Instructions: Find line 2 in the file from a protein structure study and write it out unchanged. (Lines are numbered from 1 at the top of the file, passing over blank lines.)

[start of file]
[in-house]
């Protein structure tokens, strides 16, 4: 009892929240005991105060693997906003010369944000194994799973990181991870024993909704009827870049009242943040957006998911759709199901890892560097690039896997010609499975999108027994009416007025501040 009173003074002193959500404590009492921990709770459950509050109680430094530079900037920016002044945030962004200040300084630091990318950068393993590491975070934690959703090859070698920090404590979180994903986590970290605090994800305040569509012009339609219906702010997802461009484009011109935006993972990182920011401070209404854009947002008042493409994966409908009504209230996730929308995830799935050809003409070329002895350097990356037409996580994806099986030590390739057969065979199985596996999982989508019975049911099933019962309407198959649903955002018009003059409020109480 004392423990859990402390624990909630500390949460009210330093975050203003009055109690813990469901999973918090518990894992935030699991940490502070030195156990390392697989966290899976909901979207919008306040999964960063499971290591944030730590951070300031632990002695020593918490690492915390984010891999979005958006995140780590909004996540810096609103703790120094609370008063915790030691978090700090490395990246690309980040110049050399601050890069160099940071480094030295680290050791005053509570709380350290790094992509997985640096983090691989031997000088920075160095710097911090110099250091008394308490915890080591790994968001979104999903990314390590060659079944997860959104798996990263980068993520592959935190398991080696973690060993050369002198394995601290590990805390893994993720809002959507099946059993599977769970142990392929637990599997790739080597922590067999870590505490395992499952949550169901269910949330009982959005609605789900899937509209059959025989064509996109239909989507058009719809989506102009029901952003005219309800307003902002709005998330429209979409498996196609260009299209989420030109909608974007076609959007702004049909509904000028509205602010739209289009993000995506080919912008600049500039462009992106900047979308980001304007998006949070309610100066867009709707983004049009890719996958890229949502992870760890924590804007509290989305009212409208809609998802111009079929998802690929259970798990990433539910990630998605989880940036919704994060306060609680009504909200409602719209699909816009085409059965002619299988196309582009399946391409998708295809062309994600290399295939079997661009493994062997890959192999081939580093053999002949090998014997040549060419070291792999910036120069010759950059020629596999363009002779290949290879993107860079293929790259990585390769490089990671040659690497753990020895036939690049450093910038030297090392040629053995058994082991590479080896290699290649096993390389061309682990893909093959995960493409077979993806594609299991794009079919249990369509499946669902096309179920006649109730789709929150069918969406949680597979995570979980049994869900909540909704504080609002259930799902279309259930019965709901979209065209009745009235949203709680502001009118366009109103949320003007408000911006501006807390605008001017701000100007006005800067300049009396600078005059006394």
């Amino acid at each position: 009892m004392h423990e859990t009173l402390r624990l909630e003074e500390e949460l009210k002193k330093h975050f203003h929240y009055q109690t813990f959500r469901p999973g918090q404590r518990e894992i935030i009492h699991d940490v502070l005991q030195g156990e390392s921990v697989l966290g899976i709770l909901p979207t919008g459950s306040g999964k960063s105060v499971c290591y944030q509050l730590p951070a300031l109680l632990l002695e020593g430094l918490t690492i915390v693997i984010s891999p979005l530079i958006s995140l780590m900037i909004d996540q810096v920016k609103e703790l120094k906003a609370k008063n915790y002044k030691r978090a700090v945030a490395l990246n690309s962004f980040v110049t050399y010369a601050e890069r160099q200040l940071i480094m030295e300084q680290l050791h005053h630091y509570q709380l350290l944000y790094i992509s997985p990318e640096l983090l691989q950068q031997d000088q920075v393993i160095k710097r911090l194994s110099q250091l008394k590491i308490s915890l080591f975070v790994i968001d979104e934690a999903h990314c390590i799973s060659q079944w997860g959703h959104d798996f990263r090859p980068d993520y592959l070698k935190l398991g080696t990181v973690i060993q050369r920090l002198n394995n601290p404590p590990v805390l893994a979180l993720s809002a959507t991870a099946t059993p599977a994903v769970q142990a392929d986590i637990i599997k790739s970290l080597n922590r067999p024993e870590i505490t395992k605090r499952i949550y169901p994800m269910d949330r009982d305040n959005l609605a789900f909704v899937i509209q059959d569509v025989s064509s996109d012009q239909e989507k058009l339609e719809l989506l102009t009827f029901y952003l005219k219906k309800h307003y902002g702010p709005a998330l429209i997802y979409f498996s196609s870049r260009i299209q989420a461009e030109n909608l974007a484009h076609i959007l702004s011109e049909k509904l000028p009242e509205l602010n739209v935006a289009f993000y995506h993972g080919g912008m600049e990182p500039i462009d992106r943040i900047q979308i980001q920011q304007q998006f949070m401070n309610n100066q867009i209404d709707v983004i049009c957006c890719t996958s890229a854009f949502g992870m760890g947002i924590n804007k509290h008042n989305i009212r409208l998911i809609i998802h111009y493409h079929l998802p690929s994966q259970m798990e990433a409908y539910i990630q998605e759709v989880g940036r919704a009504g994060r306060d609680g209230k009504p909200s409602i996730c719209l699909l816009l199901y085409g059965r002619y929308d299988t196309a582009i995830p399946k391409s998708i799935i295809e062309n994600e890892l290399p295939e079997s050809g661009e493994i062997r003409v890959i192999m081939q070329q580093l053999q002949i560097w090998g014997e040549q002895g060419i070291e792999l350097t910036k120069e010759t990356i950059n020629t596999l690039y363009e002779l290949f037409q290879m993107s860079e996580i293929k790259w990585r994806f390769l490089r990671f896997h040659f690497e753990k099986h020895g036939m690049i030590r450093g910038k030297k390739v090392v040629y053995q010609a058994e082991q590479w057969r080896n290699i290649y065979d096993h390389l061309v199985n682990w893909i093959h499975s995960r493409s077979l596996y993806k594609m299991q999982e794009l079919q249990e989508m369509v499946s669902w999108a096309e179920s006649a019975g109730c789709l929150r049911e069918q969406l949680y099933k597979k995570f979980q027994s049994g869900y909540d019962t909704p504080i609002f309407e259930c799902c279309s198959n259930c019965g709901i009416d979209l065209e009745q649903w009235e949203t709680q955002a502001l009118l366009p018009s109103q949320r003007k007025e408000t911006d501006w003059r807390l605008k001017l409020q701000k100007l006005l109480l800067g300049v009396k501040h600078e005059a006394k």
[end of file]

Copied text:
């Protein structure tokens, strides 16, 4: 009892929240005991105060693997906003010369944000194994799973990181991870024993909704009827870049009242943040957006998911759709199901890892560097690039896997010609499975999108027994009416007025501040 009173003074002193959500404590009492921990709770459950509050109680430094530079900037920016002044945030962004200040300084630091990318950068393993590491975070934690959703090859070698920090404590979180994903986590970290605090994800305040569509012009339609219906702010997802461009484009011109935006993972990182920011401070209404854009947002008042493409994966409908009504209230996730929308995830799935050809003409070329002895350097990356037409996580994806099986030590390739057969065979199985596996999982989508019975049911099933019962309407198959649903955002018009003059409020109480 004392423990859990402390624990909630500390949460009210330093975050203003009055109690813990469901999973918090518990894992935030699991940490502070030195156990390392697989966290899976909901979207919008306040999964960063499971290591944030730590951070300031632990002695020593918490690492915390984010891999979005958006995140780590909004996540810096609103703790120094609370008063915790030691978090700090490395990246690309980040110049050399601050890069160099940071480094030295680290050791005053509570709380350290790094992509997985640096983090691989031997000088920075160095710097911090110099250091008394308490915890080591790994968001979104999903990314390590060659079944997860959104798996990263980068993520592959935190398991080696973690060993050369002198394995601290590990805390893994993720809002959507099946059993599977769970142990392929637990599997790739080597922590067999870590505490395992499952949550169901269910949330009982959005609605789900899937509209059959025989064509996109239909989507058009719809989506102009029901952003005219309800307003902002709005998330429209979409498996196609260009299209989420030109909608974007076609959007702004049909509904000028509205602010739209289009993000995506080919912008600049500039462009992106900047979308980001304007998006949070309610100066867009709707983004049009890719996958890229949502992870760890924590804007509290989305009212409208809609998802111009079929998802690929259970798990990433539910990630998605989880940036919704994060306060609680009504909200409602719209699909816009085409059965002619299988196309582009399946391409998708295809062309994600290399295939079997661009493994062997890959192999081939580093053999002949090998014997040549060419070291792999910036120069010759950059020629596999363009002779290949290879993107860079293929790259990585390769490089990671040659690497753990020895036939690049450093910038030297090392040629053995058994082991590479080896290699290649096993390389061309682990893909093959995960493409077979993806594609299991794009079919249990369509499946669902096309179920006649109730789709929150069918969406949680597979995570979980049994869900909540909704504080609002259930799902279309259930019965709901979209065209009745009235949203709680502001009118366009109103949320003007408000911006501006807390605008001017701000100007006005800067300049009396600078005059006394």